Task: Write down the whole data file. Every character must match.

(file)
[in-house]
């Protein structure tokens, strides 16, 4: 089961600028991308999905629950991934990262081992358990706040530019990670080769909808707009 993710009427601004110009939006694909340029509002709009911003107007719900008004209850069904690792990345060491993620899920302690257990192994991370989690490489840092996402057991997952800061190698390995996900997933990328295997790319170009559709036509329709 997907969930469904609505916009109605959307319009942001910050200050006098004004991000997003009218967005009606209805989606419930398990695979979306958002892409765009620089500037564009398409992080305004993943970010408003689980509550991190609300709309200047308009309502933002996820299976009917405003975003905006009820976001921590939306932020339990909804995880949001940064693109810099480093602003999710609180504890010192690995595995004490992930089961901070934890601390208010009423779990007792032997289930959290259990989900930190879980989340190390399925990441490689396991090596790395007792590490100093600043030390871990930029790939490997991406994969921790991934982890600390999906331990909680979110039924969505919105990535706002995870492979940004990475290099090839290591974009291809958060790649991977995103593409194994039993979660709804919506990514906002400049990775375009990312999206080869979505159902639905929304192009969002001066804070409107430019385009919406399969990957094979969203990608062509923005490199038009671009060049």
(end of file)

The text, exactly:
[in-house]
């Protein structure tokens, strides 16, 4: 089961600028991308999905629950991934990262081992358990706040530019990670080769909808707009 993710009427601004110009939006694909340029509002709009911003107007719900008004209850069904690792990345060491993620899920302690257990192994991370989690490489840092996402057991997952800061190698390995996900997933990328295997790319170009559709036509329709 997907969930469904609505916009109605959307319009942001910050200050006098004004991000997003009218967005009606209805989606419930398990695979979306958002892409765009620089500037564009398409992080305004993943970010408003689980509550991190609300709309200047308009309502933002996820299976009917405003975003905006009820976001921590939306932020339990909804995880949001940064693109810099480093602003999710609180504890010192690995595995004490992930089961901070934890601390208010009423779990007792032997289930959290259990989900930190879980989340190390399925990441490689396991090596790395007792590490100093600043030390871990930029790939490997991406994969921790991934982890600390999906331990909680979110039924969505919105990535706002995870492979940004990475290099090839290591974009291809958060790649991977995103593409194994039993979660709804919506990514906002400049990775375009990312999206080869979505159902639905929304192009969002001066804070409107430019385009919406399969990957094979969203990608062509923005490199038009671009060049």